The Division 2
Seven months after New York City was ravaged by the Green Poison, the fate of Washington, D.C. hangs in the balance. Several different factions have arisen in the chaos, each of which has its own ideology, visual style, and way of approaching combat in the largely abandoned city streets. During a recent hands-on event for The Division 2, we got to fight several of these groups, and later got a debriefing from the creative minds behind these enemies.
When players work their way through the campaign and open world, they’ll spend much of their time battling three main factions. That’s not all the game has in store for players, however. Once the campaign is finished, another group infiltrates the world, in both endgame-oriented missions and the streets of D.C. itself. It’s an interesting way to keep the game fresh in the longterm, and it speaks to the importance that Ubisoft sees in having a variety of different groups to battle as opposed to an unending series of paramilitary clones.
“For me, that is the core building block of the game, the shooting challenge that each one of the factions and each one of the archetypes represents,” says Julian Gerighty, the game’s creative director. “The narrative wrapper is super important, but first you start off with what are the challenges in front of you. Are they organized? How do they cooperate together? Is it chaotic? You need to find these profiles, and then you sort of work on the narrative, doing a sort of top-down approach – ‘OK, it’s seven months later, who would be in this world?’ It still remains a video game, so factions are intrinsically game-y. But we need to lean into that and make it something that’s recognizable and visible, and you anticipate your strategies with the different archetypes of each faction. That’s absolutely part of the process there, and it’s something I think we’ve done super well in terms of just the fun of facing off against the factions.”
The first faction players are likely to encounter are the Hyenas. They’re fierce fighters, and their intensity is amplified thanks to use of a drug called spice. While engaging with these guys, an indicator will occasionally pop up above their head, showing that they’re in the process of cracking open some of the drug capsules. If you don’t interrupt them in time (the same way you stop an enemy from chucking a grenade), they’ll get a small health boost and an influx of artificially induced confidence. “They’re about basic stuff like assault rifles, but also about getting right in your face with batons as well,” says senior lead designer Keith Evans. “They’re basically anarchists. They’re totally the wild card in the city. ‘Everything has been destroyed, why are we trying to rebuild this? Burn it all down.’ That’s really where they’re at. They’re at the end of their rope, basically.”
The next group isn’t quite as aggro – which makes them a little scarier. The True Sons see themselves as the rightful heirs to this new America, and they’re prepared to use force to make their goals a reality. “They’re kind of the more militaristic of the three main factions,” Evans says. “They’re a paramilitary group that banded together and are most similar to the LMBs (Last Man Battalion) from the first game. They think they can assume power, so they’re trying to take over and actually regain control of the city. They want to have a real foothold and start gaining power around the city.” Where the Hyenas are content to charge in and wreck stuff, True Sons make use of cover and work together to take down their opponents – which include the other A.I. factions.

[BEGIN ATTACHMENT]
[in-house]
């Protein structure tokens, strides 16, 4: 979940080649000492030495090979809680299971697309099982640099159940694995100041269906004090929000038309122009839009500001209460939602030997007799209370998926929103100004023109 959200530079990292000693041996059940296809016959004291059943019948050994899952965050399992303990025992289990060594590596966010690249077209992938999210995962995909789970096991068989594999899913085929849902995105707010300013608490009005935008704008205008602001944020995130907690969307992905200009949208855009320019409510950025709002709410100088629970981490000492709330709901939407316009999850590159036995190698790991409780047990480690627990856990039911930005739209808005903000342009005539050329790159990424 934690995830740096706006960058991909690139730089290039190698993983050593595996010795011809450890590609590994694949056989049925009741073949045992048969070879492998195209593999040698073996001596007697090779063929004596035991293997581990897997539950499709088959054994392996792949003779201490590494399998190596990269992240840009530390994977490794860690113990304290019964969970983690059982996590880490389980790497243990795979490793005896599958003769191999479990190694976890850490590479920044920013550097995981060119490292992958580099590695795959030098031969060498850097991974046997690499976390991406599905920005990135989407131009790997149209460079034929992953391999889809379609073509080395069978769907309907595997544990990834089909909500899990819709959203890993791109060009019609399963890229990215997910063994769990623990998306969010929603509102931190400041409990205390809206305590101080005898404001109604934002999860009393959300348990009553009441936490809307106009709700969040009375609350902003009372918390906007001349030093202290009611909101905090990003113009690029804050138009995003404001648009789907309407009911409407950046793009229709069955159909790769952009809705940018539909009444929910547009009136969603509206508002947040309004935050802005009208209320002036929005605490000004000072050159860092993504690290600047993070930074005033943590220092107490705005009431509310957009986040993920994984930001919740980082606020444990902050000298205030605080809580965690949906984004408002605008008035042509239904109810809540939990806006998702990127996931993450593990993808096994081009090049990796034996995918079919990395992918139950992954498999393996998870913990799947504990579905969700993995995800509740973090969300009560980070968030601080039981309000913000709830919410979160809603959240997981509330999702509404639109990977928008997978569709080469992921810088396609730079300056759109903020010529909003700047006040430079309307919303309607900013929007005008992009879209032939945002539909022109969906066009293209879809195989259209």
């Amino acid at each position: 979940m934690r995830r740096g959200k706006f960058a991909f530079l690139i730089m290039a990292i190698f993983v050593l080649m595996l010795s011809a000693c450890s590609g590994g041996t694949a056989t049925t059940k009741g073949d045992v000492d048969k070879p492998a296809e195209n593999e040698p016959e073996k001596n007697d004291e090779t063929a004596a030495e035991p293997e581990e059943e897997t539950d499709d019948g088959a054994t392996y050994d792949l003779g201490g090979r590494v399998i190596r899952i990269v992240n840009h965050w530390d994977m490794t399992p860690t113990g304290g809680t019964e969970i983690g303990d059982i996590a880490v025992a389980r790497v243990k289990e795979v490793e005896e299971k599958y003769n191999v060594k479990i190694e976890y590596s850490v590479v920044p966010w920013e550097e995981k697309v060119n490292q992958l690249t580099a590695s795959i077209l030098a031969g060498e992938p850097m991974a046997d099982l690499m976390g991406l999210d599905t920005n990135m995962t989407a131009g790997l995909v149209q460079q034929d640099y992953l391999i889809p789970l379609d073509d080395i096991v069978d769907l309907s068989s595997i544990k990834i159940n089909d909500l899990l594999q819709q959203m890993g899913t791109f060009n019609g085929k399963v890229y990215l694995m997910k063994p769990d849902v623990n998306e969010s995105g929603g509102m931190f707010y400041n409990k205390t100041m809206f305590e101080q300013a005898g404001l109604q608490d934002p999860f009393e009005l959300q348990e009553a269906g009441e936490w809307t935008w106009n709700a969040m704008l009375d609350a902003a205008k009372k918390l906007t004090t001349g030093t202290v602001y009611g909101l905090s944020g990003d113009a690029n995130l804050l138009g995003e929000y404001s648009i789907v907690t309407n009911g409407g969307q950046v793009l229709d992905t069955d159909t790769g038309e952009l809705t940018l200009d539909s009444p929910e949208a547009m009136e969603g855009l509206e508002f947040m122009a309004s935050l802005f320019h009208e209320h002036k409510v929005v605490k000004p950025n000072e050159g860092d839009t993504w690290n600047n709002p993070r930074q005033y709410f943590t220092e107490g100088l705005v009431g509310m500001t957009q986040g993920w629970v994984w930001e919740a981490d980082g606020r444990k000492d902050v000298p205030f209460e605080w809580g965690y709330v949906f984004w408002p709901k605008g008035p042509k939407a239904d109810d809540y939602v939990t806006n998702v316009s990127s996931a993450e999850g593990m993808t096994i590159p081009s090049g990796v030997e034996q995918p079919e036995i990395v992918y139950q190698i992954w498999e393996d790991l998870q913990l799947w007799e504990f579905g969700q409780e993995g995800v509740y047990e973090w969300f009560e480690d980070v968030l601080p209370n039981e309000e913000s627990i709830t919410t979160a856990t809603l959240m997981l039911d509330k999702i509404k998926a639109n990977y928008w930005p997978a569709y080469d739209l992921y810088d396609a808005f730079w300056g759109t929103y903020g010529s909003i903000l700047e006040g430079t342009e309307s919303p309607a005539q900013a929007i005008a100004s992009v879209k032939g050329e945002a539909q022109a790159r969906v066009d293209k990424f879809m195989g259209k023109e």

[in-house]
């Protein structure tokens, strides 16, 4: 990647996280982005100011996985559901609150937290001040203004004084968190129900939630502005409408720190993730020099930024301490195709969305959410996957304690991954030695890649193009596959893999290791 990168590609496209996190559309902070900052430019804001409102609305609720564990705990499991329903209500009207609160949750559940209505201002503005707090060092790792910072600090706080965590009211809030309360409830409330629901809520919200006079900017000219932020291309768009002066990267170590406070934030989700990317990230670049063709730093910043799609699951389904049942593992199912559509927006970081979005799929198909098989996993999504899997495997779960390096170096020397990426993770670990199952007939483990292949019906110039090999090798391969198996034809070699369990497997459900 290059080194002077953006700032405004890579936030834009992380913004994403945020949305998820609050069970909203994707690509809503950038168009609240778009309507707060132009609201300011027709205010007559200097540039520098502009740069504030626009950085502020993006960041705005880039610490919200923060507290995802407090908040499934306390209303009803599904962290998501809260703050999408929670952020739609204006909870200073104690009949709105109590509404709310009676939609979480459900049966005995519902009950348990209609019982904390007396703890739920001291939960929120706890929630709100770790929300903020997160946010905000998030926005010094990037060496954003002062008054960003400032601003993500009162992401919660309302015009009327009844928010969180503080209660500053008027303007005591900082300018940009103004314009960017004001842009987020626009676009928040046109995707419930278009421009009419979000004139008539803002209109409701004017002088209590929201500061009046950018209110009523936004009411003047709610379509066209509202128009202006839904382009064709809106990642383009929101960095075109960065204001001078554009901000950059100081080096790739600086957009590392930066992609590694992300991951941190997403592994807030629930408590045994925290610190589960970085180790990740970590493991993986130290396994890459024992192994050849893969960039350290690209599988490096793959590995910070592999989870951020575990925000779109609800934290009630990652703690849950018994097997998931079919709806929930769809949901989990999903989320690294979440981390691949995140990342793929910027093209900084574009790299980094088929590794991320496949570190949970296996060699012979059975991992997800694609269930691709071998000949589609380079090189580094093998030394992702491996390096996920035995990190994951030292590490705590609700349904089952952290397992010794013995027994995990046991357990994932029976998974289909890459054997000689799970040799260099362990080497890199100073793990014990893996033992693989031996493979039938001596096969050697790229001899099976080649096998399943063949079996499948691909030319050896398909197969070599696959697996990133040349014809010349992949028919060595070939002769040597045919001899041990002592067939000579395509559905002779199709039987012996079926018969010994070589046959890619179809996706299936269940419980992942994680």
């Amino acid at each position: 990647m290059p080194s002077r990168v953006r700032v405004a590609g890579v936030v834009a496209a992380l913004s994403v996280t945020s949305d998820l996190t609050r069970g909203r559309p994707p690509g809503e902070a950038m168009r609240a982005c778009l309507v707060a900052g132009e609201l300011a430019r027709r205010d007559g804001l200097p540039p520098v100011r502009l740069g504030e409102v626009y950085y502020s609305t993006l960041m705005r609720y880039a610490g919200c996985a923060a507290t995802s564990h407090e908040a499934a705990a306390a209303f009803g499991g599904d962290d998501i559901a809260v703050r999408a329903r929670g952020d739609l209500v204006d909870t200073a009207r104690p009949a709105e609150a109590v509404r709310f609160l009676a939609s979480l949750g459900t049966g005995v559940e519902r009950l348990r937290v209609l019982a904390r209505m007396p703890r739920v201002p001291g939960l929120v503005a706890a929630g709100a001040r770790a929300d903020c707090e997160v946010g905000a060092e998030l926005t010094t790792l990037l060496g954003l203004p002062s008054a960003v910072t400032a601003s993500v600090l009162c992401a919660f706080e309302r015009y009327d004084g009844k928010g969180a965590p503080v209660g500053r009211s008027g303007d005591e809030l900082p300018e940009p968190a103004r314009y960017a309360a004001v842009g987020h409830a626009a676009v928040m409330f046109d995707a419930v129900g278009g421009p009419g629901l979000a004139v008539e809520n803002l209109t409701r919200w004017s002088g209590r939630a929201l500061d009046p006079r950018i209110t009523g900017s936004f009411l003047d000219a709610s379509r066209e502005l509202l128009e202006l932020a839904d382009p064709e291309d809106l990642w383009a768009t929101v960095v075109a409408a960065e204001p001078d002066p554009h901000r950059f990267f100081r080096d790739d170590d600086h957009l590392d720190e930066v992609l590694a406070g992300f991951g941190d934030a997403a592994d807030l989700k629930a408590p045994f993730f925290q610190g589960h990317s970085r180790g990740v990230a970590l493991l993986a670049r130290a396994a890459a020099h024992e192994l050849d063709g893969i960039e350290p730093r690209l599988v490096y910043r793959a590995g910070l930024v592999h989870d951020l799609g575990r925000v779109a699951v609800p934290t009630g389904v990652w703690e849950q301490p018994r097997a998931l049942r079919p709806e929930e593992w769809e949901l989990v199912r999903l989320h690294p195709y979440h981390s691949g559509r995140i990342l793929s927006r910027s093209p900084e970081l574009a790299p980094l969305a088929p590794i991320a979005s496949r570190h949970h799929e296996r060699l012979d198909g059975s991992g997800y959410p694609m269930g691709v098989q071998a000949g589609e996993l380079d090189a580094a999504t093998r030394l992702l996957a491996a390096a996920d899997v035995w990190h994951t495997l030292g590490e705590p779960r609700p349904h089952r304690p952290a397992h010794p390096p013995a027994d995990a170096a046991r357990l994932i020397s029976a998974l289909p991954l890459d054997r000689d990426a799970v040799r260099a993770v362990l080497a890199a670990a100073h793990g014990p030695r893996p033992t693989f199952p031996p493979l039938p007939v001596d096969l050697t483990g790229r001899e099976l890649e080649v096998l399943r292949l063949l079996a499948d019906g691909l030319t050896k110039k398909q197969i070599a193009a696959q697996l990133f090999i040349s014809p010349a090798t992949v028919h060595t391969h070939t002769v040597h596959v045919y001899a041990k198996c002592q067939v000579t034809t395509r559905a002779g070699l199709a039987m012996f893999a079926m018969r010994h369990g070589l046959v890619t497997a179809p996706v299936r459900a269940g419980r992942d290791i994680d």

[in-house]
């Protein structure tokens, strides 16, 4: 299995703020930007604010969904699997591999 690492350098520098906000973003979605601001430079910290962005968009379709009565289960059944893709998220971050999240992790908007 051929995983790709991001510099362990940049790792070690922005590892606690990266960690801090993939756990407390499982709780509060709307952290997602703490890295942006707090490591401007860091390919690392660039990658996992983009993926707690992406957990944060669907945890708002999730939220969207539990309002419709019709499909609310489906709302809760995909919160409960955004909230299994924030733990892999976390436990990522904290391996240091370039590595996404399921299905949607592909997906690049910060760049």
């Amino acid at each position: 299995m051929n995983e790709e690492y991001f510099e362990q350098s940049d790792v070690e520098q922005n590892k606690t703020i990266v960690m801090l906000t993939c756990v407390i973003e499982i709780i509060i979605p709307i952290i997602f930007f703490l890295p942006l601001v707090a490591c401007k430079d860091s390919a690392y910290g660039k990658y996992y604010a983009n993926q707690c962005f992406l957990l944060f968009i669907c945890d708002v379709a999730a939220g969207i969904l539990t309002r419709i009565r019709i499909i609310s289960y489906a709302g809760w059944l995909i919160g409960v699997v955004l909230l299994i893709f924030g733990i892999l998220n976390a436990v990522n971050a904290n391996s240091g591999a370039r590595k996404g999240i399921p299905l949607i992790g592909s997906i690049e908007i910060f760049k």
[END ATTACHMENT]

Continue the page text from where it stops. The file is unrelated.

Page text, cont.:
We didn’t get to see the next faction, the Outcasts, in action, so they remain more of a mystery. Evans says they’re a group of religious extremists who have banded together in D.C. How that manifests itself to the player is something we’ll have to wait to discover.
Waiting and discovery is a huge component of the Black Tusk faction. As mentioned earlier, players won’t meet these units until the end of the game. They’re the best of the best, showing a military discipline (and quartermaster access) that’s likely to make every Division agent envious. “They fight very much like a spec-ops unit, where they’re always angling their torso toward you doing suppressive fire,” Evans says. “They never just sprint to the next piece of cover, they’re working more as a group – plus they have all the big fun toys, like the big dogs and the heavy weapons and things like that. We’re holding back on a lot of story secrets for the Black Tusks, because it’s very tied into the end of the game – I won’t say it’s a twist, but it’s something I want players to experience.”
One of the things Ubisoft was keenly aware of going into The Division 2’s development was the importance of endgame content. The first game launched with fairly anemic offerings, which were built up and addressed through an ambitious series of updates. The team behind the sequel is determined not to make the same mistakes.
“Having the Black Tusks saved for endgame is kind of a gift, personally, that’s what it feels like,” Evans says. “We had to plan for it from the beginning, it was kind of that whole idea of having that endgame focus, and it took a lot of planning to make sure we weren’t just pulling stuff from the main game. We wanted that to be meaty, and then plus plus.”